Doxasticism is the view that propositional faith entails belief. A common criticism of doxasticism is that faith seems compatible with doubt in a way that belief is not. Thus, it seems possible to have faith without belief, and several non-doxasticist accounts of faith are motivated inter alia by the need to account for this type of doubt. I provide three avenues of response: (1) favored cases of faith without belief beg the question by stipulating faith-that-p-without-belief-that-p, or if the non-doxasticist provides (...)
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  • On the value of faith and faithfulness.Daniel McKaughan - 2017 - International Journal for Philosophy of Religion 81 (1-2):7-29.
    There was a time when Greco-Roman culture recognized faith as an indispensable social good. More recently, however, the value of faith has been called into question, particularly in connection with religious commitment. What, if anything, is valuable about faith—in the context of ordinary human relations or as a distinctive stance people might take in relation to God? I approach this question by examining the role that faith talk played both in ancient Jewish and Christian communities and in the larger Greco-Roman (...)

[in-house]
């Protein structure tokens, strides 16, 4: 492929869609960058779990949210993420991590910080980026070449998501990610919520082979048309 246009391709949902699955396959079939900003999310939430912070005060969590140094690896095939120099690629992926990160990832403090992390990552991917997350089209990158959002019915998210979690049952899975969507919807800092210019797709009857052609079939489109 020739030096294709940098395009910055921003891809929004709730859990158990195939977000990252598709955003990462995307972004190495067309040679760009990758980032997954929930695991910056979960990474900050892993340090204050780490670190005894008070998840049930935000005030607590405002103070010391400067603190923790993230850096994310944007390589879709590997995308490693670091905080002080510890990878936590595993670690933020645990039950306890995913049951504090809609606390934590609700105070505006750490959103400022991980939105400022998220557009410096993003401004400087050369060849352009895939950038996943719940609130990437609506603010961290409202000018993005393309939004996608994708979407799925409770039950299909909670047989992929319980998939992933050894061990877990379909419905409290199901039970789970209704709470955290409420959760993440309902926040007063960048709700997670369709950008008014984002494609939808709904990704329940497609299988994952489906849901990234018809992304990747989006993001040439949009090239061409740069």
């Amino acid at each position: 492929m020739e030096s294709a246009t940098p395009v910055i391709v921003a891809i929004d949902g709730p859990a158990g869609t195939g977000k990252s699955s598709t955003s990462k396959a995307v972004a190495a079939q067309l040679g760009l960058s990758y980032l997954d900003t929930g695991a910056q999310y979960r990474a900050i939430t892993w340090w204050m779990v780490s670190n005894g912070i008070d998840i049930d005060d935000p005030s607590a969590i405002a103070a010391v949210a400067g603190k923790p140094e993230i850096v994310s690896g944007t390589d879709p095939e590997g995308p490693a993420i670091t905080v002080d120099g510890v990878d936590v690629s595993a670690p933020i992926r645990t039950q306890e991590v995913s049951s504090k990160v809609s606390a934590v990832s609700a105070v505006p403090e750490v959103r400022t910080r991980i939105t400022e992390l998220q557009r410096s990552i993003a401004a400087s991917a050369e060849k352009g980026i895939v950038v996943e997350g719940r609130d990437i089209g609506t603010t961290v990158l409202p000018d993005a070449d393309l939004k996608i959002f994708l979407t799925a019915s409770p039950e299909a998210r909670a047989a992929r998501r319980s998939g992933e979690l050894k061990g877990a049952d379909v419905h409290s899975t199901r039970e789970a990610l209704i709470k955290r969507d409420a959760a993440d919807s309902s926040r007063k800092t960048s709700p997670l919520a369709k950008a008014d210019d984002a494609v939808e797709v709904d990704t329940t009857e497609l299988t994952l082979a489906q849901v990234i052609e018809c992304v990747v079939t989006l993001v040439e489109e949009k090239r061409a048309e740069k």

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  • How Does Trust Relate to Faith?Daniel J. McKaughan & Daniel Howard-Snyder - forthcoming - Canadian Journal of Philosophy:1-17.
    How does trust relate to faith? We do not know of a theory-neutral way to answer our question. So, we begin with what we regard as a plausible theory of faith according to which, in slogan form, faith is resilient reliance. Next, we turn to contemporary theories of trust. They are not of one voice. Still, we can use them to indicate ways in which trust and faith might both differ from and resemble each other. This is what we do. (...)
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  • Faith Through the Dark of Night: What Perseverance Amidst Doubt Can Teach Us About the Nature and Value of Religious Faith.Daniel McKaughan - 2018 - Faith and Philosophy 35 (2):195-218.
    Faith plays a valuable role in sustaining relationships through various kinds of challenges, including through evidentially unfavorable circumstances and periods of significant doubt. But if, as is widely assumed, both faith in God and faith that God exists require belief that God exists, and if one’s beliefs are properly responsive to one’s evidence, the capacity for faith to persevere amidst significant and well-grounded doubt will be fairly limited. Taking Mother Teresa as an exemplar of Christian faith and exploring the close (...)
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  • True Grit and the Positivity of Faith.Finlay Malcolm & Michael Scott - 2021 - European Journal of Analytic Philosophy 17 (1):(A1)5-32.